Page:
... the more social interactions with close friends a person has, the greater their self-reported happiness.

But there was one big exception. For more intelligent people, these correlations were diminished or even reversed.

...more intelligent individuals were actually less satisfied with life if they socialized with their friends more frequently.

So depending on many factors, one of which could be IQ, you might not thrive having many friends. Maybe just two or three really frickin good ones. 

I don't have to tell you what to look for in a truly rewarding and fulfilling friendship, you can feel it. You know. I'm giving you permission to respect that person and yourself by not putting such a cheap price tag on either of your time. 

 

If you can live in a less populated area, do it!

The same survey mentioned above also discovered that...

...people who live in more densely populated areas tend to report less satisfaction with their life overall. The higher the population density of the immediate environment, the less happy the survey respondents said they were.

It makes sense. We evolved in close-knit groups. Now we are swarmed by each other. WE'RE EVERYWHERE. Imagine if a Paleolithic hunter-gatherer was suddenly dropped into any modern-day American metropolis - they'd be baffled! People just passing by, inches away, but not speaking, not making eye contact, acting as if neither of you are even there. 

We're a weird species. 

I live in the absolute middle of nowhere, by the way.

 

Find presence (rumination is the mind killer)

We spend most of our lives in the past or in the future. What thievery! 

If you want to cultivate real well-being and much higher quality of life, this is a cosmic trick you've got to spend time becoming aware of.  

I'm not going to say anything new: meditate, breathe, catch yourself ruminating, do yoga every day, learn to check in with yourself regularly and spot tension, then learn methods to relieve tension. Practice, practice, practice and eventually new habits will take hold. Neural pathways CAN be rerouted, hoorah!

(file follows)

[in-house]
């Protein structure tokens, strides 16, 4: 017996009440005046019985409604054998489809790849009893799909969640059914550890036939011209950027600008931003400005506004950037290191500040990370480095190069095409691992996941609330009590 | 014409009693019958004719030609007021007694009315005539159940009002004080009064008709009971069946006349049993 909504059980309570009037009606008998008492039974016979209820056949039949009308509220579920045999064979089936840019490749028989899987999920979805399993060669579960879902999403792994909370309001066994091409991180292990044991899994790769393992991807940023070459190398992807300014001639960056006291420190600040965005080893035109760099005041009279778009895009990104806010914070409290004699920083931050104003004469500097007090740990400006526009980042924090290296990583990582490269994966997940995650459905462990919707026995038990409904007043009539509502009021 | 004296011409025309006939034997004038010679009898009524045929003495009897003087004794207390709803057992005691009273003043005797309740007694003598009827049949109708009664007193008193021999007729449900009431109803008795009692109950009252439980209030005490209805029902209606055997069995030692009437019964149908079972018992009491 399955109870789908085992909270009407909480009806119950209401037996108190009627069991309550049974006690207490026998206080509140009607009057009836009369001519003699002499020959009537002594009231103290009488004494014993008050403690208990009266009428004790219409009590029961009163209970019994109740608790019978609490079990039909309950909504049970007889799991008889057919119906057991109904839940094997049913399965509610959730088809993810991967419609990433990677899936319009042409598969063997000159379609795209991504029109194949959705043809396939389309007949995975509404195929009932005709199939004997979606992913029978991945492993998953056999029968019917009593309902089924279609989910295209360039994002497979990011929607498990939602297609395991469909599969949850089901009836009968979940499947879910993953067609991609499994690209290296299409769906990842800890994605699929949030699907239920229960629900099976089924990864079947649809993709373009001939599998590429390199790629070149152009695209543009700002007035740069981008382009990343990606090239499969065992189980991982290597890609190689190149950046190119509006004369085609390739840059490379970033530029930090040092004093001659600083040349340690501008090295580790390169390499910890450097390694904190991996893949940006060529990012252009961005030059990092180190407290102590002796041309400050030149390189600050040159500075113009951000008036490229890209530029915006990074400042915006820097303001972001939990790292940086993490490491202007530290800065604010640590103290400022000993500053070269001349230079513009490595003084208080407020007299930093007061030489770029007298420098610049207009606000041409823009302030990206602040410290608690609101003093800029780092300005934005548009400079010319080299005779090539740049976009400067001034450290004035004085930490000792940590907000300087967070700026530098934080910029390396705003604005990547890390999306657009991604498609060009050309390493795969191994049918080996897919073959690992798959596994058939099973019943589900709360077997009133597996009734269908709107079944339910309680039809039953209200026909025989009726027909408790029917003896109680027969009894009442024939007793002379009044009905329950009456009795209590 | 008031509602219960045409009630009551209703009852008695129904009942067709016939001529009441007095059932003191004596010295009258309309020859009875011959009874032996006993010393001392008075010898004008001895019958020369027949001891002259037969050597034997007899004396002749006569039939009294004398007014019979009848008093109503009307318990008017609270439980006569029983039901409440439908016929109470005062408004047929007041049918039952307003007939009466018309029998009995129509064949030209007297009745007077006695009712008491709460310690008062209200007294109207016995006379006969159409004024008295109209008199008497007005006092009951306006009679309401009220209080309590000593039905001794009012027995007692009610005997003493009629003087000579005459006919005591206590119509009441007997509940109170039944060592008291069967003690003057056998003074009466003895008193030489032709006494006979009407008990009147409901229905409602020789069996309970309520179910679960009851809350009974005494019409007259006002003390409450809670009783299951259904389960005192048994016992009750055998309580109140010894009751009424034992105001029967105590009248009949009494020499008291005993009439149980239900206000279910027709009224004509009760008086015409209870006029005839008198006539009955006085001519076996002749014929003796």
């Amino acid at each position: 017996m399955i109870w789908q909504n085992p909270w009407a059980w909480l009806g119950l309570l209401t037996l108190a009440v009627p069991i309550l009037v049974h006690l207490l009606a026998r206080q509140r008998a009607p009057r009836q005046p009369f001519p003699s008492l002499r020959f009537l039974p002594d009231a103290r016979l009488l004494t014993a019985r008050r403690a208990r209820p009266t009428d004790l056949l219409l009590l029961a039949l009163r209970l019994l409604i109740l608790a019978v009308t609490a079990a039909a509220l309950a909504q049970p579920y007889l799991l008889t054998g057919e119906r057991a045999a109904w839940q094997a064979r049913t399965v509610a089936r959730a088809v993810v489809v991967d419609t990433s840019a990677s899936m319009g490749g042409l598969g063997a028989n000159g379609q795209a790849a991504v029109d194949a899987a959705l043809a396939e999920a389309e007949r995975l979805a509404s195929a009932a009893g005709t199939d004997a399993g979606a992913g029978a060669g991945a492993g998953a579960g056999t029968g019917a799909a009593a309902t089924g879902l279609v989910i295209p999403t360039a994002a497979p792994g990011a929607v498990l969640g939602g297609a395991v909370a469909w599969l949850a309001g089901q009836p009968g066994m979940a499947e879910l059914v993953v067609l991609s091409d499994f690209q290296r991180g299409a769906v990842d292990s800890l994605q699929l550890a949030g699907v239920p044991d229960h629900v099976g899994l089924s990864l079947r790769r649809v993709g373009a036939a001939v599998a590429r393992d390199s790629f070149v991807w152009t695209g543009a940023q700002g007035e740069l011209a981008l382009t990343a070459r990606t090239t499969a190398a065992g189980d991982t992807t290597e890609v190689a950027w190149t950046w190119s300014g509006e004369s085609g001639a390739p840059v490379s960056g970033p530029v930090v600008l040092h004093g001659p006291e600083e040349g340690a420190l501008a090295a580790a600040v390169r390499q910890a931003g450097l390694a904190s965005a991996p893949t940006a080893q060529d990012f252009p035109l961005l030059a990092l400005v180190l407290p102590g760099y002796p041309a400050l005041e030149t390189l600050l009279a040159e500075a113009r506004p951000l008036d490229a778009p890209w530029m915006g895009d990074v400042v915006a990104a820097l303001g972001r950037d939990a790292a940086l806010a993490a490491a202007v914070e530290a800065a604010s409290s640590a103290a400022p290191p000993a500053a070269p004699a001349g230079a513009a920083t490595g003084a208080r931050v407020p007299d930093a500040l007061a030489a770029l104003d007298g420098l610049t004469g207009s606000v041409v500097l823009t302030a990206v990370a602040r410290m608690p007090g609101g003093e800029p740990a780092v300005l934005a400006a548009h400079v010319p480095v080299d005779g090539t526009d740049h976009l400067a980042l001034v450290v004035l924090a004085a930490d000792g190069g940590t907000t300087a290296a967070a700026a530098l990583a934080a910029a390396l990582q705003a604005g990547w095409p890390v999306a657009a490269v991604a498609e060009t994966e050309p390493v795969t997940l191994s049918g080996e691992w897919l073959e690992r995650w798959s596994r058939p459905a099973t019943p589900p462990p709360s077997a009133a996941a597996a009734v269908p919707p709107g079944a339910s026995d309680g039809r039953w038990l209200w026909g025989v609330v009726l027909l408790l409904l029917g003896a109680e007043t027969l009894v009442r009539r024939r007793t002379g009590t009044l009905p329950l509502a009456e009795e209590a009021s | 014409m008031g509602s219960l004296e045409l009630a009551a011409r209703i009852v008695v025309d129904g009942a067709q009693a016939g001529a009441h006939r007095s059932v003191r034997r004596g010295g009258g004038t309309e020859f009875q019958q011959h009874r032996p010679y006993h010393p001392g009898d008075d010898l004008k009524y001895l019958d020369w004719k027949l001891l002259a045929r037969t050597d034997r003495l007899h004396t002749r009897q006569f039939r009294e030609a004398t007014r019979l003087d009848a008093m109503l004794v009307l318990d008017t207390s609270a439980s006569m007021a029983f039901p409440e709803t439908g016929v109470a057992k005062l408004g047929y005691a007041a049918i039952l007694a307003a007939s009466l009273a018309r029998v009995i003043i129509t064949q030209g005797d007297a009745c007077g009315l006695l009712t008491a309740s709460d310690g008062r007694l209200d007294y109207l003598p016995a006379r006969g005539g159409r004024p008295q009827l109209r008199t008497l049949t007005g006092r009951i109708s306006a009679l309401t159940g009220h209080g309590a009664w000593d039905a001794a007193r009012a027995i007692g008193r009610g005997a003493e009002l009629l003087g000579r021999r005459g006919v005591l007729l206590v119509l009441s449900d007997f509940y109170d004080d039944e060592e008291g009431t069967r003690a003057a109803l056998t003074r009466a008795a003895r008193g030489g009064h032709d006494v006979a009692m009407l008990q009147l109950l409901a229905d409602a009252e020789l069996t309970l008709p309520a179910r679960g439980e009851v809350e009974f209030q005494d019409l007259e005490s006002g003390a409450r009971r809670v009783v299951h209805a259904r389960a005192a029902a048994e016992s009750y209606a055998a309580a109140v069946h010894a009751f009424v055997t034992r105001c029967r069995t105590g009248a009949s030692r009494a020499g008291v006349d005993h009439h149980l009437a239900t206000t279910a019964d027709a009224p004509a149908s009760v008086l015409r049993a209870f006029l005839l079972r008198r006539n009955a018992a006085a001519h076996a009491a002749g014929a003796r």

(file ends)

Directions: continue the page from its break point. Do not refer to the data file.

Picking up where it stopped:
Oh, and remember this: knowing something and feeling something are entirely different things, and your cells respond to the latter. Read and intellectualize as the first step, but you can't stop there. Embodiment is where the prize waits. 

 

Spend time in the natural world

And do it often. 

Seek out trails in your area, and go as deep as you can. If you're afraid, bring bear spray or a bushcraft knife, or whatever makes you feel safe. But go! 

Don't bring your phone unless it's for safety reasons. Leave it on silent and vow not to touch it. 

Bring a notebook, write down ideas or lines that come to mind as you walk. Take time to notice the small things - learn the plants, follow animal tracks. Bring a disposable camera. Stand still and listen to life going on around you. Put your hands into the old old earth and pay attention to the feelings you have. If you feel restless and bored, observe that and let it be. Breathe deep down into your belly button as you walk. Try to let go of the feeling of destination, or of point B. Be interested in something bigger and longer lasting than you, in less shiny things that don't beg for attention. Write a poem about what you hear or feel or think. Create a playlist to listen to as you wander (tranquil atmospheric music like Sigur Ros is especially transcendent). Just be engaged while you're there. Give the world your attention. And return as often as you can.